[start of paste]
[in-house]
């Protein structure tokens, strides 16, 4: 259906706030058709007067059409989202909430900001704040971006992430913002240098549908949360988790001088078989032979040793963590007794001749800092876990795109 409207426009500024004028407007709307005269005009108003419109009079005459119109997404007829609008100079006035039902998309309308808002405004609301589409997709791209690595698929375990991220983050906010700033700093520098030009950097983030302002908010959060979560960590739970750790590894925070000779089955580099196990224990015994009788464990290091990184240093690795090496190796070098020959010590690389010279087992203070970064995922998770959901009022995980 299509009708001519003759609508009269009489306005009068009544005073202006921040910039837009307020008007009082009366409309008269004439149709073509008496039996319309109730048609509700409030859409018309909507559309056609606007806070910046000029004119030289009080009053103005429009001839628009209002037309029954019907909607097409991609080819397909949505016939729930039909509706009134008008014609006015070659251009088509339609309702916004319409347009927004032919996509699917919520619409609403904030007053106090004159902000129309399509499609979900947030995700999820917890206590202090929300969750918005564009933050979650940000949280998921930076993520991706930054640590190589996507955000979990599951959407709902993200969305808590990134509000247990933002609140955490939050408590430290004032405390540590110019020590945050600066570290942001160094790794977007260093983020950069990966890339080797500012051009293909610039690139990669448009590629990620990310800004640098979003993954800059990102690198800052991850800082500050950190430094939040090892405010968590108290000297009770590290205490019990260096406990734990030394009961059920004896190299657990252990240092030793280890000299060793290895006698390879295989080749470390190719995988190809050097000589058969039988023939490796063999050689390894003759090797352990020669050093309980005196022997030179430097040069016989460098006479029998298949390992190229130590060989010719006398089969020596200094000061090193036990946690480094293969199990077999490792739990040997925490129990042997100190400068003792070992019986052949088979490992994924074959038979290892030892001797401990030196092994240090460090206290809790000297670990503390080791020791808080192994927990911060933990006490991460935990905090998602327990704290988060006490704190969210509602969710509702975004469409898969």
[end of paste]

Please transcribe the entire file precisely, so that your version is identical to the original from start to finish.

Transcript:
[in-house]
């Protein structure tokens, strides 16, 4: 259906706030058709007067059409989202909430900001704040971006992430913002240098549908949360988790001088078989032979040793963590007794001749800092876990795109 409207426009500024004028407007709307005269005009108003419109009079005459119109997404007829609008100079006035039902998309309308808002405004609301589409997709791209690595698929375990991220983050906010700033700093520098030009950097983030302002908010959060979560960590739970750790590894925070000779089955580099196990224990015994009788464990290091990184240093690795090496190796070098020959010590690389010279087992203070970064995922998770959901009022995980 299509009708001519003759609508009269009489306005009068009544005073202006921040910039837009307020008007009082009366409309008269004439149709073509008496039996319309109730048609509700409030859409018309909507559309056609606007806070910046000029004119030289009080009053103005429009001839628009209002037309029954019907909607097409991609080819397909949505016939729930039909509706009134008008014609006015070659251009088509339609309702916004319409347009927004032919996509699917919520619409609403904030007053106090004159902000129309399509499609979900947030995700999820917890206590202090929300969750918005564009933050979650940000949280998921930076993520991706930054640590190589996507955000979990599951959407709902993200969305808590990134509000247990933002609140955490939050408590430290004032405390540590110019020590945050600066570290942001160094790794977007260093983020950069990966890339080797500012051009293909610039690139990669448009590629990620990310800004640098979003993954800059990102690198800052991850800082500050950190430094939040090892405010968590108290000297009770590290205490019990260096406990734990030394009961059920004896190299657990252990240092030793280890000299060793290895006698390879295989080749470390190719995988190809050097000589058969039988023939490796063999050689390894003759090797352990020669050093309980005196022997030179430097040069016989460098006479029998298949390992190229130590060989010719006398089969020596200094000061090193036990946690480094293969199990077999490792739990040997925490129990042997100190400068003792070992019986052949088979490992994924074959038979290892030892001797401990030196092994240090460090206290809790000297670990503390080791020791808080192994927990911060933990006490991460935990905090998602327990704290988060006490704190969210509602969710509702975004469409898969």